African digital startups are increasingly attracting international and local investors. According to transatlantic venture capital fund Partech Ventures, in 2016, 77 startups from the African continent managed to raise $ 366.8 million from investors. Despite this success, the search for funding is often complex for startups in Africa. This reality can be explained in particular by a system of aid for innovation in an embryonic state associated with an unsuitable banking sector. So what are the solutions available to startups wishing to benefit from funding?


The winning trio for obtaining funding? Cape Town, Lagos and Nairobi

Thanks to Nigeria, investments in Africa continue to grow. In fact, Nigerian startups specializing in technology obtained $ 109 million in 2016. All startup incubators are located in the “Yabacon Valley”, not far from the Yaba district in Lagos.


South Africa, meanwhile, in 28 fundraising events, received $ 96.7 million. Kenya, in third place, with $ 92.7 million in fundraising from 21 startups from “Silicon Savannah”.


All of these 3 countries attract the vast majority of investors. The other countries are still underrepresented. However, they are committed to a structuring digital innovation. This is a real opportunity for investors that has yet to be exploited.


Nevertheless, French-speaking Africa is also starting to attract the interest of investors. Five francophone countries stand out: Senegal, Ivory Coast, Rwanda, Tunisia and Morocco. They managed to secure $ 37 million in 2016, or 10% of all investments made in Africa for start-ups. This region of the African ecosystem must strengthen its position in the years to come.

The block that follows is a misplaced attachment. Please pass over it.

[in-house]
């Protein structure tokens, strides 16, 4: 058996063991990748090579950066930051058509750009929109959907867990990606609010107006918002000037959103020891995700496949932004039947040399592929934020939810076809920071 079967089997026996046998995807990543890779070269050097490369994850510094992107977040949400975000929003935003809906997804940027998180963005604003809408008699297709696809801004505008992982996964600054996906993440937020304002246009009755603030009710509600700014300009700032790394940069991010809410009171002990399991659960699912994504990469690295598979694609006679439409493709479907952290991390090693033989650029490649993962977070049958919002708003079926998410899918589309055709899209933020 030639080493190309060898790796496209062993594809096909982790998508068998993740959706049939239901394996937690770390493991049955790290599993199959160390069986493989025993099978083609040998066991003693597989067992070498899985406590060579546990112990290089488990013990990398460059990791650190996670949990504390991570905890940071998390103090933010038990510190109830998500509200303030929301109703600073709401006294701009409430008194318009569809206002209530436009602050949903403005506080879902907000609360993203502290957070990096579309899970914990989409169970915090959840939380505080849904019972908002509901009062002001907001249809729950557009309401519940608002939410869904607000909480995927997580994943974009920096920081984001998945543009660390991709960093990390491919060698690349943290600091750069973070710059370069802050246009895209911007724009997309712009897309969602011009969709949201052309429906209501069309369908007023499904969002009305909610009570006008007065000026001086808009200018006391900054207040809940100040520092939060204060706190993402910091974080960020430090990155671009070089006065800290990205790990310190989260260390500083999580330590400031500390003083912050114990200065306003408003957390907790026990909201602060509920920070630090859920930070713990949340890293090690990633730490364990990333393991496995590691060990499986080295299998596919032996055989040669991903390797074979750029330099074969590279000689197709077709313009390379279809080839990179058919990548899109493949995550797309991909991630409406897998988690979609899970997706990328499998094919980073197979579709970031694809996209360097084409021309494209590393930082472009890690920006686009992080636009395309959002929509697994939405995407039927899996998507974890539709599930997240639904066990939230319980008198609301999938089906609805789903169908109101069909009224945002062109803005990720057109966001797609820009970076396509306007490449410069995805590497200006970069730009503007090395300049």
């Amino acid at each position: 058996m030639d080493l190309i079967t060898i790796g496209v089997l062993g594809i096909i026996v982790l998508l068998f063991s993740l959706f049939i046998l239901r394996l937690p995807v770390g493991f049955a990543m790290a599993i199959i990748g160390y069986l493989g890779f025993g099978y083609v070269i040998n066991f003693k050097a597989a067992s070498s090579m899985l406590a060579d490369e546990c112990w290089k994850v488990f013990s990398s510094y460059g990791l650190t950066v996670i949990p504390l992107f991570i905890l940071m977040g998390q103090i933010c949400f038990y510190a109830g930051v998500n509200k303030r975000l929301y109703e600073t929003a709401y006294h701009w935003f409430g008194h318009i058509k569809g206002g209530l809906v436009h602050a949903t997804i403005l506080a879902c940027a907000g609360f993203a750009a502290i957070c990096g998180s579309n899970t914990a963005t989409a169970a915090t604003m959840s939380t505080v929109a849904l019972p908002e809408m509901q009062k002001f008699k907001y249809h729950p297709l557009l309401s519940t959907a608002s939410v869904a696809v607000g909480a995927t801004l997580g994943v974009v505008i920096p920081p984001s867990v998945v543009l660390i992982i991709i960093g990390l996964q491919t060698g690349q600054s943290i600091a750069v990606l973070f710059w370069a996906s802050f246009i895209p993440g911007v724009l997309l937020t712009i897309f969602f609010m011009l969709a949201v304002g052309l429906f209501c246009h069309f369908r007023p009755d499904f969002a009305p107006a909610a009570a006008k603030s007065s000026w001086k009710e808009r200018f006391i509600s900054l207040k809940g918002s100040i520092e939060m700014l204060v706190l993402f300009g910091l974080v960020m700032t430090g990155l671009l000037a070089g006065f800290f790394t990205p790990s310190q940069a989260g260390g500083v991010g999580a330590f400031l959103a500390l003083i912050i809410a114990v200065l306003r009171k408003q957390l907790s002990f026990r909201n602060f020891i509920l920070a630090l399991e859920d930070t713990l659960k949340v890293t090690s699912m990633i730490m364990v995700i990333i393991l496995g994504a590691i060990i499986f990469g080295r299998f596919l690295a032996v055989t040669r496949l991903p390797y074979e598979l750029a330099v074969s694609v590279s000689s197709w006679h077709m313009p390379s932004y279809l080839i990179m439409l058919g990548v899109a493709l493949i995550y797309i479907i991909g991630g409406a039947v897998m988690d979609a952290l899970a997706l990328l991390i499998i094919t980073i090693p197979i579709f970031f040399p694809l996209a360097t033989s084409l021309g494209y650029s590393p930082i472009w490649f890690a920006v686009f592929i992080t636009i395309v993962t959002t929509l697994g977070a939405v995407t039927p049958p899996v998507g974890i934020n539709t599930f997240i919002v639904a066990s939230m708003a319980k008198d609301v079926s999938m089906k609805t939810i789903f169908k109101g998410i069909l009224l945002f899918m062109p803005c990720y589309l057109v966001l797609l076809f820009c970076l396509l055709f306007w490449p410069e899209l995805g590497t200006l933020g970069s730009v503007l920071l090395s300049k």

What are the key sectors?

In terms of sector trends, FinTech (financial technology) comes first. Indeed, they attract 19% of investment flows. This sector is by far the one which obtains the most important investments. It is positioned far ahead of the digital sector for education (Edtech) which attracts 8% of investments. The “Health Tech” sector only obtains 2.5% of the investments.


On the other hand, the “off-grid” sector is attracting more and more investors. Innovations in this sector aim to combine solar energy and digital technology. The investment volume represents 36.6% of total fundraising on the African continent.


This boom can be explained by the rise of applications that make it possible to democratize access to energy. These applications called “pay as-you-go” (the user only pays for the amount of energy consumed day by day) are marketed by M-Kopa in Kenya or MobiSol in Rwanda. The new replicable business models that these startups are behind are of great interest to investors from other emerging regions facing the same issues of access to energy.

The different types of funding models for startups

In French-speaking Africa, the interest rates on loans granted by banking establishments vary between 10 and 17%. This price is inaccessible for young African entrepreneurs who want to transform an idea into a product without being over-indebted. On the African continent, national grants dedicated to innovation remain extremely rare.

Zero interest loans

To compensate for the failures of the African banking system, many programs offering zero interest loans have been set up in Africa. This is, for example, the funding platform attached to the Africa Innovation program. The French Development Agency is behind this project, which provides deferred reimbursement for entrepreneurs. They can borrow an amount that varies between 10,000 and 30,000 euros. The program budget is 550,000 euros.

Seed and venture capital funds